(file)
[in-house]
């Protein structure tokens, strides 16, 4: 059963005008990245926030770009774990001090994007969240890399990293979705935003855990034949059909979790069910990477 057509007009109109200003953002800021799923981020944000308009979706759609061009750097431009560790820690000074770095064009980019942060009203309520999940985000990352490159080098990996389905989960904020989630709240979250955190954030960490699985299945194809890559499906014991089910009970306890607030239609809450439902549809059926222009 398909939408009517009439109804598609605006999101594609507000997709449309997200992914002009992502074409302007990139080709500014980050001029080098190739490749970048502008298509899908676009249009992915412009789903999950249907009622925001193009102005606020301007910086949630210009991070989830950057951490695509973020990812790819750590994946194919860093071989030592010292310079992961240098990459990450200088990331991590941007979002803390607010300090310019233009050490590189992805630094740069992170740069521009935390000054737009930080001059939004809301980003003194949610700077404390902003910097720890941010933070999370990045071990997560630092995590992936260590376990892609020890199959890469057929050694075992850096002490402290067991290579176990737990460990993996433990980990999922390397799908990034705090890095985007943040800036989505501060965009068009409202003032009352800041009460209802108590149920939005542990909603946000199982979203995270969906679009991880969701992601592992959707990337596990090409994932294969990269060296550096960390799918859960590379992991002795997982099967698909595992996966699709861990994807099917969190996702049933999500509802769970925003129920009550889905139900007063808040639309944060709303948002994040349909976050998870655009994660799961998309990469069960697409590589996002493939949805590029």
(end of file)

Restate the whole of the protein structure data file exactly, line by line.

[in-house]
């Protein structure tokens, strides 16, 4: 059963005008990245926030770009774990001090994007969240890399990293979705935003855990034949059909979790069910990477 057509007009109109200003953002800021799923981020944000308009979706759609061009750097431009560790820690000074770095064009980019942060009203309520999940985000990352490159080098990996389905989960904020989630709240979250955190954030960490699985299945194809890559499906014991089910009970306890607030239609809450439902549809059926222009 398909939408009517009439109804598609605006999101594609507000997709449309997200992914002009992502074409302007990139080709500014980050001029080098190739490749970048502008298509899908676009249009992915412009789903999950249907009622925001193009102005606020301007910086949630210009991070989830950057951490695509973020990812790819750590994946194919860093071989030592010292310079992961240098990459990450200088990331991590941007979002803390607010300090310019233009050490590189992805630094740069992170740069521009935390000054737009930080001059939004809301980003003194949610700077404390902003910097720890941010933070999370990045071990997560630092995590992936260590376990892609020890199959890469057929050694075992850096002490402290067991290579176990737990460990993996433990980990999922390397799908990034705090890095985007943040800036989505501060965009068009409202003032009352800041009460209802108590149920939005542990909603946000199982979203995270969906679009991880969701992601592992959707990337596990090409994932294969990269060296550096960390799918859960590379992991002795997982099967698909595992996966699709861990994807099917969190996702049933999500509802769970925003129920009550889905139900007063808040639309944060709303948002994040349909976050998870655009994660799961998309990469069960697409590589996002493939949805590029």